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Building a Family Business with Kids

On your journey to starting a family business, there are few things as important as including your children in the process. Our kids learn from example, and it’s our job to show them how to create and maintain generational wealth. That’s why we sat down with Bruce and Lindsey VanZyl to chat with them about making a business successfully.

If you don’t have time to listen to the full podcast, we’ve grabbed five of their best tips for being a business owner and parent, and we’ve summed them up for you!

1. Know Your Entrepreneurial Type

One of the biggest misconceptions about running a family business is that everyone needs to be doing a little bit of everything. That’s not the case! Everyone has their own unique strengths and personalities, and you want to capitalize on that. Divide duties based on strengths, and don’t expect everyone to wear many hats.

For example, Bruce considers himself the sails of the ship. He is the early adopter and the business plan mapmaker. Lindsey is more of an anchor. She provides stability and helps to create a healthy work-life balance.

Business mom working on laptop computer while toddler eats

2. Invest in Yourself

Don’t let an opportunity for growth pass you by! Bruce and Lindsey owe much of their growth and success to early investments in courses on business development and leadership.

Think of it this way: most people don’t magically know how to start a family business. Fortunately, there are plenty of people who do understand the complexities of the system. By paying a little bit to gain access to their courses, you’re investing in your future growth. Depending on which service you invest in, you may even connect with other budding business leaders.

3. Take Advantage of New Technology

One of the best ways to grow your business is to stay on top of social media. Trends are constantly changing, and even the most indomitable social media platforms will eventually be eclipsed. In addition to being a crucial marketing tool, experience with social media also helps us grow as parents.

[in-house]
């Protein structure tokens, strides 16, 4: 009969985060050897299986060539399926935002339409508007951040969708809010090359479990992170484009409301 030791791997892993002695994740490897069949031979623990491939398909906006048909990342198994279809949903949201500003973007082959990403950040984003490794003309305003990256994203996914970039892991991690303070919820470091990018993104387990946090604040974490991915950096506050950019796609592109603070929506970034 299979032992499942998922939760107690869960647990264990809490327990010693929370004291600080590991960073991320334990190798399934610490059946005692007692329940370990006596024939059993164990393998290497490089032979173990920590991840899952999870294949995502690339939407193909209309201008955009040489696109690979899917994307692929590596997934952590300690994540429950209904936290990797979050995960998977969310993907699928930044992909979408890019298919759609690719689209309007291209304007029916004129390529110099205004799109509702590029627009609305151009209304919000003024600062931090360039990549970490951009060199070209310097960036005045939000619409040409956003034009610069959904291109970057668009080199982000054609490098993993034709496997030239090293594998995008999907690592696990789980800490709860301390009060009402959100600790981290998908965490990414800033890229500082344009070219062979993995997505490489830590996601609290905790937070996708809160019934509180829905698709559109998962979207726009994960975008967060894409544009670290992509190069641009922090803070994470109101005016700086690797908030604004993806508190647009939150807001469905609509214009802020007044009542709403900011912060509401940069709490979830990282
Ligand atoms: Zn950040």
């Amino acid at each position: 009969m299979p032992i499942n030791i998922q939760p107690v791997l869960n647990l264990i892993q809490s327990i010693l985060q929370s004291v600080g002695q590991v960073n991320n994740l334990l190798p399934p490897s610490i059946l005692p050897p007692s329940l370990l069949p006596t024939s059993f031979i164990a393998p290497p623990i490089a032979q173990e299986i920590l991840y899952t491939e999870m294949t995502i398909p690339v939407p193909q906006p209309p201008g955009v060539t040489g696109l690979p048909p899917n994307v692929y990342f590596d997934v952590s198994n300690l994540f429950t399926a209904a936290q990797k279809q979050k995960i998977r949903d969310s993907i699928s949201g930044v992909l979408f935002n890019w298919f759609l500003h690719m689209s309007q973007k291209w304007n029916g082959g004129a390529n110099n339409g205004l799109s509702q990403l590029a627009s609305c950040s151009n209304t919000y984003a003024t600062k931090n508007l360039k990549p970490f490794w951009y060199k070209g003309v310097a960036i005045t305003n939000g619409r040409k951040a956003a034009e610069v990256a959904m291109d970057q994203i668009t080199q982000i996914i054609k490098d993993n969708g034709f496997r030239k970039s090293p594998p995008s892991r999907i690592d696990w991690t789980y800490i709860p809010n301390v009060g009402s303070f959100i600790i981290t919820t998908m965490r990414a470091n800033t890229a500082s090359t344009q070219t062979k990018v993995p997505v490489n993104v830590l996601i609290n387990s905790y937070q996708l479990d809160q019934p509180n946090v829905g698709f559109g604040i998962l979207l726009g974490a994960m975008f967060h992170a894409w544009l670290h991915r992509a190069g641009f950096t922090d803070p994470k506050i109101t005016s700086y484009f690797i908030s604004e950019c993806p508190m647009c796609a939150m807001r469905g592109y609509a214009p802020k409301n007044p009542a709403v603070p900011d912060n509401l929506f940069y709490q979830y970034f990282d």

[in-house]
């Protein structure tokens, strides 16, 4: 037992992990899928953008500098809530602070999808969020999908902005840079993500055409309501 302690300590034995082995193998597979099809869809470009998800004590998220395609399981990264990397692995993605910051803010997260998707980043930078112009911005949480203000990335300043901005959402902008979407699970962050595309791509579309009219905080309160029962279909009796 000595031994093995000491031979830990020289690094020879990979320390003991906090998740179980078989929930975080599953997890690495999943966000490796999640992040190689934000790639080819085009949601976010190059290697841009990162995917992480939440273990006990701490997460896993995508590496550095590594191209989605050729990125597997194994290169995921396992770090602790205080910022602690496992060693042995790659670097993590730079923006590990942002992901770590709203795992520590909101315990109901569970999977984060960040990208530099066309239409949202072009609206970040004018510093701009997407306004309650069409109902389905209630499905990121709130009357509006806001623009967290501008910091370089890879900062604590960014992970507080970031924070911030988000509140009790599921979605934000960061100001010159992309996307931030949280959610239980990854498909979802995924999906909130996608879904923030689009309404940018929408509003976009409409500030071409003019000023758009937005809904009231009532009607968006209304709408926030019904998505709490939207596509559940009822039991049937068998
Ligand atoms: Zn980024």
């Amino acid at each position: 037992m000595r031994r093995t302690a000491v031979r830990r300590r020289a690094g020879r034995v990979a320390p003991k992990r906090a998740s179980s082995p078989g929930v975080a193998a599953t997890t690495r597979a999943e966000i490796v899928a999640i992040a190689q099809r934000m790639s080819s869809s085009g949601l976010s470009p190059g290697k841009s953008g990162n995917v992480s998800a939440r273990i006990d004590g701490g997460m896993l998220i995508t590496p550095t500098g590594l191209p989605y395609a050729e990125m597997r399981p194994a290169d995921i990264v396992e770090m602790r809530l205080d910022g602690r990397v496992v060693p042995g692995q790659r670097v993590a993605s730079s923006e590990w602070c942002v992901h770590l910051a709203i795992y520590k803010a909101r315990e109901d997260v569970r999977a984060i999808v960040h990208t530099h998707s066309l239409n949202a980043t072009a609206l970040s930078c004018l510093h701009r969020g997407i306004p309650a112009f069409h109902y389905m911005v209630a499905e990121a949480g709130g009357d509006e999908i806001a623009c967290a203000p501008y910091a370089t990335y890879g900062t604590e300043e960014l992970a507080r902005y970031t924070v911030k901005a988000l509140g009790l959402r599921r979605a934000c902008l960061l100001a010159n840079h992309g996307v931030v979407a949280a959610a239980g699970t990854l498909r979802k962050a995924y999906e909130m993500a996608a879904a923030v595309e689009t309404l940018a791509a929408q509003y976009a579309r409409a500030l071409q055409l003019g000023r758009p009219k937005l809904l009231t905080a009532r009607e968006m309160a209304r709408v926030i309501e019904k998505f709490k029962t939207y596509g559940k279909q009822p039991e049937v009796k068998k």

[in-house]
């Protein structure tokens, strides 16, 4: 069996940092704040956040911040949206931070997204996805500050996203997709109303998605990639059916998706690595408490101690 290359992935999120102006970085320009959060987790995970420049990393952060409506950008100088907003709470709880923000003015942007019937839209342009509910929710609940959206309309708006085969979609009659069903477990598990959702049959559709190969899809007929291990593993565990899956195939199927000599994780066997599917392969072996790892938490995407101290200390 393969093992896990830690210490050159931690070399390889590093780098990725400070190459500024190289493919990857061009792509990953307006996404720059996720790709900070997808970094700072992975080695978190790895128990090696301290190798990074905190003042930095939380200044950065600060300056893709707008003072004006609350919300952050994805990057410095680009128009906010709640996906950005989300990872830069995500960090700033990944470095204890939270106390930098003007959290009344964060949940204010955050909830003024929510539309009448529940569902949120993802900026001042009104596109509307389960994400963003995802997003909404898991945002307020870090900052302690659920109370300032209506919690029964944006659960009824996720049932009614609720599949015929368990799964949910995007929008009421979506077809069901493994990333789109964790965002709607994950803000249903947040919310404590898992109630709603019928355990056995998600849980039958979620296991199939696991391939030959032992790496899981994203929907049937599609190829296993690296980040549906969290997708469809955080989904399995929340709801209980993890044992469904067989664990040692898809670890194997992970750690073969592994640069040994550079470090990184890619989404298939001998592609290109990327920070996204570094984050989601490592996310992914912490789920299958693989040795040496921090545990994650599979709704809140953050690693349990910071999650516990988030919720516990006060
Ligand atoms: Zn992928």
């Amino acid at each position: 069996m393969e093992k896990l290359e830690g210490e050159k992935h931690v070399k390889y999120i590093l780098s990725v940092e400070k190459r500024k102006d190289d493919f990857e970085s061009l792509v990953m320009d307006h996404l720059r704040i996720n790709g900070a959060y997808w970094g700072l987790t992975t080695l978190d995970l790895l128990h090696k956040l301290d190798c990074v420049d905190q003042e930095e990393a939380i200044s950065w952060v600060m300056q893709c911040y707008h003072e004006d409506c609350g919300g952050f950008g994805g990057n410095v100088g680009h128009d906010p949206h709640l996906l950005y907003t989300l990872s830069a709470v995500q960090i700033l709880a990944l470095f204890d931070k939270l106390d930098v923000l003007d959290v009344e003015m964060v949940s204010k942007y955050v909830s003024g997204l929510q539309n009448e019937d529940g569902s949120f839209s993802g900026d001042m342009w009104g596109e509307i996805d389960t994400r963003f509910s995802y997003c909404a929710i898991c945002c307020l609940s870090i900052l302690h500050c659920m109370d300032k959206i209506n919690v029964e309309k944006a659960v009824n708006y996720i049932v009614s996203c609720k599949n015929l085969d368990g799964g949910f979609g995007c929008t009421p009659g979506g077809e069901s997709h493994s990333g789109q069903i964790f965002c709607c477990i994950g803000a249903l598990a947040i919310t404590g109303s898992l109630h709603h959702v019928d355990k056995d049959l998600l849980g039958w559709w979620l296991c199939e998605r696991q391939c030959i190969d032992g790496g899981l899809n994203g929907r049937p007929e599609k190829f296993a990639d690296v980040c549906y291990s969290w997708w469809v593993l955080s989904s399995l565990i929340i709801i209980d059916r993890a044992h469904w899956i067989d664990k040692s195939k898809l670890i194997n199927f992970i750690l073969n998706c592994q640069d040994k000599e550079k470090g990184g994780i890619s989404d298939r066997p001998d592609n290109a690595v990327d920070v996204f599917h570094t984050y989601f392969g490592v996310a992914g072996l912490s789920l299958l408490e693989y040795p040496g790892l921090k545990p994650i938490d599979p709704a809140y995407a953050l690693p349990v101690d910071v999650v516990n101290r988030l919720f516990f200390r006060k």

Using our knowledge of marketing and social media, we can help guide our kids. The internet is as dangerous as it is useful, and it’s our job to keep our kids safe. Learning how to properly utilize and navigate this technology gives us the tools to grow our business, and we can loan these tools to our kids.

As our children grow, they can also begin to teach us. Although it might feel like we don’t have anything left to learn, there’s always something to add to your arsenal. Encourage your older children to show you how they use social media. In addition to giving you a chance to talk about internet safety, these interactions will also allow you to observe current trends.

Entrepreneur mom working on laptop while baby plays

4. Let Your Kids Help

You’ve got your family business idea, you’ve got your strategy, and you have your business plan. Now, it’s time to start a business with your family. If you have older children, you can easily hire family members, but even little ones can help out in all types of businesses!

Bruce and Lindsey both attribute much of their work ethic to the time they spent helping their parents. Small tasks, such as handing out napkins, let our children feel like they’re part of the process. This means that, when help is needed, they will be more motivated to chip in. 

By encouraging everyone to get involved, you also foster teamwork. This is especially true for younger children, who may not be able to help with large tasks. Rather than asking them to 

perform jobs that are not age-appropriate, you can help them engage in team-based activities. For example, you may ask your youngest to help carry some plates to the kitchen, or you might teach them how to greet people when they enter your business.

5. Raise Problem-Solvers

Finally, Bruce and Linsey swear by the “Bank of Narnia” method. As relayed by Bruce, his parents ingeniously taught their kids the value of money through play. Chores were rewarded with money, and this money could even be invested. This mini economy taught Bruce a multitude of skills, including the value of hard work, the possibilities of passive income, and money management skills.

When you’re creating a family business, keep this in mind! Teach your kids about what you’re doing and tell them why you’re doing it. Encourage them to be curious and solve problems on their own. As much as we want to buy them everything they want, it’s always good to teach them the value of their hard work.

At the end of the day, your business is another way for you to interact with your family. Help it grow and join The Rainmaker Challenge!

Entrepreneur parents sitting on couch while toddler plays

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